A Power of Attorney (“POA”) is a legal document that gives someone else the right to make decisions on your behalf. There are two types of POAs: one for property and the other for personal care. For your NHRIPP pension, only the POA for property is relevant because your pension is considered property.
Some POAs are effective immediately while others are not. In either case, please provide InBenefits with a notarized copy of your POA for property. This way, your attorney will have the authority to act on your behalf if the need arises.
Although your pension is part of your family assets, dividing your pension between yourself and your former spouse is not mandatory. Instead, you and your former spouse can decide to use other assets to equalize your family assets should your relationship end.
If your pension is divided, your former spouse is entitled to a maximum of 50% of the value of the pension which accrued during the time you were married or common-law partners. It’s very important to contact InBenefits about the steps involved in providing your former spouse with a share of the pension.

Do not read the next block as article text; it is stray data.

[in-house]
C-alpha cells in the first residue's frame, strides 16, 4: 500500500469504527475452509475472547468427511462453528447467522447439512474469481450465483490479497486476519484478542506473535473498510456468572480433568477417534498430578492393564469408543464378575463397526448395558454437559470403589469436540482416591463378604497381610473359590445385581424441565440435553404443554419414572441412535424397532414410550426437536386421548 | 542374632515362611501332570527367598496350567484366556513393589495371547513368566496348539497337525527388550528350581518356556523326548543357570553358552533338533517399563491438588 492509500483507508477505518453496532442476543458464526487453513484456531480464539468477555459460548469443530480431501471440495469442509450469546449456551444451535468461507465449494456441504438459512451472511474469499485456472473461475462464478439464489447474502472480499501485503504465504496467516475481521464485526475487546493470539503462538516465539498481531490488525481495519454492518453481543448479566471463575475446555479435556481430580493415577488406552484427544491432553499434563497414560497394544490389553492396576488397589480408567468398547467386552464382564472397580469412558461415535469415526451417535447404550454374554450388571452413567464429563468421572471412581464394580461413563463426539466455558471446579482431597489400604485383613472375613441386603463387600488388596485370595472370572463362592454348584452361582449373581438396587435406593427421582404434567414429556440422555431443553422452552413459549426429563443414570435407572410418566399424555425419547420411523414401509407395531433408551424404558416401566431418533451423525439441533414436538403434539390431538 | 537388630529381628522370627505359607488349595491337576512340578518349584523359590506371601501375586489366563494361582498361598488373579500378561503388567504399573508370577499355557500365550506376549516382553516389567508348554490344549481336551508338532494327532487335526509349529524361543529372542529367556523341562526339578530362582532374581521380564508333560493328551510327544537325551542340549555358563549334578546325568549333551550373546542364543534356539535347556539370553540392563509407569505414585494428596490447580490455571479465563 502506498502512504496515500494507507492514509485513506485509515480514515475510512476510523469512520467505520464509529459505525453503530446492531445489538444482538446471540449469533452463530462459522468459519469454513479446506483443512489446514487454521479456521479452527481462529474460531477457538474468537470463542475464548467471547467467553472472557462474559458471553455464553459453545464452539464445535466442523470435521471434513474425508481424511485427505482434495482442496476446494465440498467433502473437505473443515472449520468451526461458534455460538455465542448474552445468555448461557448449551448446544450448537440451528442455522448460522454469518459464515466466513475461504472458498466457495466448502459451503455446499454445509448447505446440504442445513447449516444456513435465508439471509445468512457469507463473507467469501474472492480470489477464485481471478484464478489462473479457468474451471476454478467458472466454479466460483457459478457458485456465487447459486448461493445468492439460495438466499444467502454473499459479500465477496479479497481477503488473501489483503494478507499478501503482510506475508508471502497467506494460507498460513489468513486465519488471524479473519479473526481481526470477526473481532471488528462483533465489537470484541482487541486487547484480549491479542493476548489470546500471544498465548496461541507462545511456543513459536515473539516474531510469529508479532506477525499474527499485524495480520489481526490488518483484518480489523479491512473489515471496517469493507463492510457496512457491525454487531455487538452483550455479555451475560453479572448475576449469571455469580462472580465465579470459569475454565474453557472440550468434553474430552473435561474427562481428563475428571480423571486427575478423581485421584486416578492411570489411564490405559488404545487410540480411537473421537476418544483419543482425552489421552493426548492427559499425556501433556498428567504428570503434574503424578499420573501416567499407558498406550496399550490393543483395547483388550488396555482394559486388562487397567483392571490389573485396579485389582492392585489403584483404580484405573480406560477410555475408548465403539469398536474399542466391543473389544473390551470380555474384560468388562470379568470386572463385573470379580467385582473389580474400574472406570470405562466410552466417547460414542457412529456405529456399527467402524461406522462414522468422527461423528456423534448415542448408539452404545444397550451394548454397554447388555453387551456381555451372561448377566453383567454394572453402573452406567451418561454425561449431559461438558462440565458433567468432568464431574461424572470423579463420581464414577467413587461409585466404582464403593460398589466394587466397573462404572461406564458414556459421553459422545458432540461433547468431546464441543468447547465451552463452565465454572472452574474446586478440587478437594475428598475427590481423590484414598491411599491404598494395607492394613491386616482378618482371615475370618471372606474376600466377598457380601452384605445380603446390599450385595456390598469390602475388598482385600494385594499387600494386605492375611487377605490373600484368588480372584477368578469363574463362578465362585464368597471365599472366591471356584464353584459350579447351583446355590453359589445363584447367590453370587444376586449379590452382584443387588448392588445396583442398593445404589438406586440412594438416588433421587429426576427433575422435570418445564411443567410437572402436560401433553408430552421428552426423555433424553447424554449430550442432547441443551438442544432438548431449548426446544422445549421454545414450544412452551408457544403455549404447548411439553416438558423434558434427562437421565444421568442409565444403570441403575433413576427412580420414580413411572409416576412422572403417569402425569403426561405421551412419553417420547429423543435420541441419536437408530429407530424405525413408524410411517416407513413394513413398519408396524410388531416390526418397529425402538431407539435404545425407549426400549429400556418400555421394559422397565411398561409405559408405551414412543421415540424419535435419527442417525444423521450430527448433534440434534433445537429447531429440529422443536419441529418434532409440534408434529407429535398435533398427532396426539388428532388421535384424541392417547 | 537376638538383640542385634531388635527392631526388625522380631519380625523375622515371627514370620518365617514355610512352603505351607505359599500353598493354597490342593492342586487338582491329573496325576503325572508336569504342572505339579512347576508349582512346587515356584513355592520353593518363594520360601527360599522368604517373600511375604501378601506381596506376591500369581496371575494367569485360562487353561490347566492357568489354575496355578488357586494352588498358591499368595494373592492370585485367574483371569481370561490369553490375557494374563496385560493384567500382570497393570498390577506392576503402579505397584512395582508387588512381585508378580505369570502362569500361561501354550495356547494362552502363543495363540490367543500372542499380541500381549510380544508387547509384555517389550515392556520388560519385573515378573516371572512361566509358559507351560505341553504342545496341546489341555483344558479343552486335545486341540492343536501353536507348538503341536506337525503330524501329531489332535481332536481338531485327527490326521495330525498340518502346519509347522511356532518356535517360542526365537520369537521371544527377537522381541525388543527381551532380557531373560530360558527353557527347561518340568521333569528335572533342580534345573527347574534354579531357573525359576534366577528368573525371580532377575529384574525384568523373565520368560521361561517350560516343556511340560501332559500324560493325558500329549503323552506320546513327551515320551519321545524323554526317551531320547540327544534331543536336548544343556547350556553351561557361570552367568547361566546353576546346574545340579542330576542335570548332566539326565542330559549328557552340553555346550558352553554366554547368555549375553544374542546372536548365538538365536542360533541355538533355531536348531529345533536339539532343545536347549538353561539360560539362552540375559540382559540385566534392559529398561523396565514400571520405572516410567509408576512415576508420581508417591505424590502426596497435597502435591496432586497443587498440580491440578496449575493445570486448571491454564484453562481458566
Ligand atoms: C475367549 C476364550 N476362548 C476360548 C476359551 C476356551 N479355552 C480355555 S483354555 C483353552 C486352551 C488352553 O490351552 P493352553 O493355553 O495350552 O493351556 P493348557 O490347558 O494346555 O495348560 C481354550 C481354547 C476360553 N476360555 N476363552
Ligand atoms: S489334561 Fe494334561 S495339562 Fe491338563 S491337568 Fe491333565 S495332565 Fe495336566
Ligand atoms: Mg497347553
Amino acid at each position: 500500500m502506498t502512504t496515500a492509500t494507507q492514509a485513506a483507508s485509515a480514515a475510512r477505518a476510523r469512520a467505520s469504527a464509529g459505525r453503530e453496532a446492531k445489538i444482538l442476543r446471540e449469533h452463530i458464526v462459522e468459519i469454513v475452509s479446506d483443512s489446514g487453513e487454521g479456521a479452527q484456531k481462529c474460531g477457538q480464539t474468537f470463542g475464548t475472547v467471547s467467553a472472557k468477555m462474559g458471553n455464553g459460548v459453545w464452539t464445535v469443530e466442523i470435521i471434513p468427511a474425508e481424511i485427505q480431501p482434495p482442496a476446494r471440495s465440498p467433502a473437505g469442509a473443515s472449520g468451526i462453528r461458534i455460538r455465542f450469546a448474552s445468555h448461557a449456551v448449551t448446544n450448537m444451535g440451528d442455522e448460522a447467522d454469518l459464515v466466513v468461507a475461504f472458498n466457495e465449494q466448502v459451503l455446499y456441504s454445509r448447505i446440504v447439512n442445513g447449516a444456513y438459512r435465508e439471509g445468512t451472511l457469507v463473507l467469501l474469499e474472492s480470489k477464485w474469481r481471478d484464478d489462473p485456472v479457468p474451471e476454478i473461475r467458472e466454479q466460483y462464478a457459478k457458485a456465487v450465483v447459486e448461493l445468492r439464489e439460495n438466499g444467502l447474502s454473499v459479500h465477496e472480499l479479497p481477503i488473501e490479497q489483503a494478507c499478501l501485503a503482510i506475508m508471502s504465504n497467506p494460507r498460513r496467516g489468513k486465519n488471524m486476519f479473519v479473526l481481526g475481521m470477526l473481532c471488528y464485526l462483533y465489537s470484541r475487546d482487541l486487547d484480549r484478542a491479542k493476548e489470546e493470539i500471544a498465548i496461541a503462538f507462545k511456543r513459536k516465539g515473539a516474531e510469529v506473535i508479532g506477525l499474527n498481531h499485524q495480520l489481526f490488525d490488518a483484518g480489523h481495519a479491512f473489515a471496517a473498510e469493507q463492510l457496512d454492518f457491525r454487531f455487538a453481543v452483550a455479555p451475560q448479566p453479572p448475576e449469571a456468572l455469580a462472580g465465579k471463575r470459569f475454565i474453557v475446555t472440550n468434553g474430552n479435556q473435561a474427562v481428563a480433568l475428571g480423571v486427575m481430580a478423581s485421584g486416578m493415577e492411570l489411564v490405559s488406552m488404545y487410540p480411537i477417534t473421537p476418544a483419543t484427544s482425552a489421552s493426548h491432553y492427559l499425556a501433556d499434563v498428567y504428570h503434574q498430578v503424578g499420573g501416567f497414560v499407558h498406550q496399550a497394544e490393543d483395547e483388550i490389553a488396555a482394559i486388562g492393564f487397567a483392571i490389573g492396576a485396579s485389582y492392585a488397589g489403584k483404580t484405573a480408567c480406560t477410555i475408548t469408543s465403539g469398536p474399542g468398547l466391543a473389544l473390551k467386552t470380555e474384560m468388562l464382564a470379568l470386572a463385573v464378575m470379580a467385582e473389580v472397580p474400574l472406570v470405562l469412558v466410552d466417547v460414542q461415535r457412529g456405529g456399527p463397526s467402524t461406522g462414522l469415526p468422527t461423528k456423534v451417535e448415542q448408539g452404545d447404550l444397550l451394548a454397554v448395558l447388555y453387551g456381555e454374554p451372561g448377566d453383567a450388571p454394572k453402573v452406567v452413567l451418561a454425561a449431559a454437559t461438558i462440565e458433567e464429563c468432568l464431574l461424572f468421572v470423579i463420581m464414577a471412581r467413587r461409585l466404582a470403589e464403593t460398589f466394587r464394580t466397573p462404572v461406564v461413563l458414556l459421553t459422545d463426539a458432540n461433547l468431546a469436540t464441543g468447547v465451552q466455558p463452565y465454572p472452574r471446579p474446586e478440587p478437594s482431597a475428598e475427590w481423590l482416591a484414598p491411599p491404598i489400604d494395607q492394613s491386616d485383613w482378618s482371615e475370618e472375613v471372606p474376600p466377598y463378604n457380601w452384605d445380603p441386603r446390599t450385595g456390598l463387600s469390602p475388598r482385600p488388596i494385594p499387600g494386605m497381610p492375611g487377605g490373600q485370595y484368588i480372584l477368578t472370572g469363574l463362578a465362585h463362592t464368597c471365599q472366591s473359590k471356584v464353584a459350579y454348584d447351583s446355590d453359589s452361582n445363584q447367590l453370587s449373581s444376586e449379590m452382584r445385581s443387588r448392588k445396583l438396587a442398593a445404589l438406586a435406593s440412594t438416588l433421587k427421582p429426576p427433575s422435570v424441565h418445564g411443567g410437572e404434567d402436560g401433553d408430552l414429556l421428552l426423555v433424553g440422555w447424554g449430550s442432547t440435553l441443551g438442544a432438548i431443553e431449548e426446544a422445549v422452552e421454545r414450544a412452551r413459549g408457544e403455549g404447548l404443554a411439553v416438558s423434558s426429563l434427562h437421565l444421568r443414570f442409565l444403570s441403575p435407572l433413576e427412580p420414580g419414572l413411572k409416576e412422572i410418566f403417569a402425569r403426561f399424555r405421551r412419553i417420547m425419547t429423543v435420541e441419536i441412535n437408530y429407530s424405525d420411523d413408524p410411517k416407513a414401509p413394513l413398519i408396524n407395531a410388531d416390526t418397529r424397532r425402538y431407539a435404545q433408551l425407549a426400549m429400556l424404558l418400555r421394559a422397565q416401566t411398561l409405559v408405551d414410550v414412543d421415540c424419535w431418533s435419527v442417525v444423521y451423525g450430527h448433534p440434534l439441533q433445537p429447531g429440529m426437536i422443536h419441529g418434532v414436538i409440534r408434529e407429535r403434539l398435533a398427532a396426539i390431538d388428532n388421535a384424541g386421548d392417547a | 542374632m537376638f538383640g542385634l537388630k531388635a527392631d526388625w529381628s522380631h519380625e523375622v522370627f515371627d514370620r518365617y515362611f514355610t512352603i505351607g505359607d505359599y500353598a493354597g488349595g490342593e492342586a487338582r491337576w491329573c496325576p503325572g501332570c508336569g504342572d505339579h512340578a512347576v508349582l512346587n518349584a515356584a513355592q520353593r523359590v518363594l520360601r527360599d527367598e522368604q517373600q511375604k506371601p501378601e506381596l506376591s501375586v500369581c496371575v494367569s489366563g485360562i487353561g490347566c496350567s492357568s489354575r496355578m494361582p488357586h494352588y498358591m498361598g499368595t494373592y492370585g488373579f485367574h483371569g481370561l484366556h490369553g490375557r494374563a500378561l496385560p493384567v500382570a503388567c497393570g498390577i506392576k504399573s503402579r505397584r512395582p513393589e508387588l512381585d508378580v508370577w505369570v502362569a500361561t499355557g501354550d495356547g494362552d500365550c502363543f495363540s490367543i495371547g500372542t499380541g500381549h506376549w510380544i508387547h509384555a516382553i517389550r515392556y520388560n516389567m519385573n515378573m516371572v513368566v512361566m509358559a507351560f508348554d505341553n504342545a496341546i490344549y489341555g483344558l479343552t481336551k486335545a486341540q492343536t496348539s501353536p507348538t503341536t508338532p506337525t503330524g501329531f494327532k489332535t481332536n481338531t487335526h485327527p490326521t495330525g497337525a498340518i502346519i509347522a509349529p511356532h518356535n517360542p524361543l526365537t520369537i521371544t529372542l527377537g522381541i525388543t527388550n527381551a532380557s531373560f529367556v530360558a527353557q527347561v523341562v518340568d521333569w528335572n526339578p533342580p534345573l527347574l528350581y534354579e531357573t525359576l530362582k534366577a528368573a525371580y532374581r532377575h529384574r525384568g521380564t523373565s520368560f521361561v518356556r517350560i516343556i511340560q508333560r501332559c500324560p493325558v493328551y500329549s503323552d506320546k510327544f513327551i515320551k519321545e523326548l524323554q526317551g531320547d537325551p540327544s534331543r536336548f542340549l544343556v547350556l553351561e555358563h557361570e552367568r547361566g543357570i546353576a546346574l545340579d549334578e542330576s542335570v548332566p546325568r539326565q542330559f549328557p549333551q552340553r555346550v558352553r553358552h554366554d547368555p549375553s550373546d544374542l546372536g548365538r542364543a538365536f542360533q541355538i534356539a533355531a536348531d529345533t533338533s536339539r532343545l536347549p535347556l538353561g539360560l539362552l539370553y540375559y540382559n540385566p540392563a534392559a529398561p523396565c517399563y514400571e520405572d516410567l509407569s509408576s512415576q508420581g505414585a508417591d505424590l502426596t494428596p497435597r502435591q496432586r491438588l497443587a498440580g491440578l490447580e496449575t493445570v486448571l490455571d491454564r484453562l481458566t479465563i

As soon as your spousal status changes, you must advise InBenefits. We want to make sure that we pay any survivor benefit to the right person in the case you die.
If you start a new spousal relationship after you have started to receive your pension, you new spouse will not be eligible for a survivor pension.
At retirement, you may have chosen a pension payment option with a minimum of 60 monthly payments. This option provides you with a lifetime monthly pension with at least 60 payments. For example, let’s assume you chose a lifetime pension with a minimum of 60 monthly payments and died after receiving 12 pension payments. In such circumstances, your beneficiary or estate would receive the current value of the unpaid 48 pension payments as a lump sum.
You may change your beneficiary at any time before receiving the minimum number of payments by completing a new Designation of Beneficiary form. You may also name a new beneficiary if your designated beneficiary dies before you by filling out a new Designation of Beneficiary form and submitting it to InBenefits.
If your beneficiary(ies) dies before you and you do not name a new beneficiary(ies), any death benefit from the NHRIPP will be paid to your estate where it may be subject to probate fees, estate taxes and creditors.
During retirement, if you change your address or personal information – please don’t forget to let us know because we use this information to contact you. You can update all your information by contacting InBenefits. You can also update your information directly using the member portal. You can access the portal by clicking on the member sign-in button at the top of this page.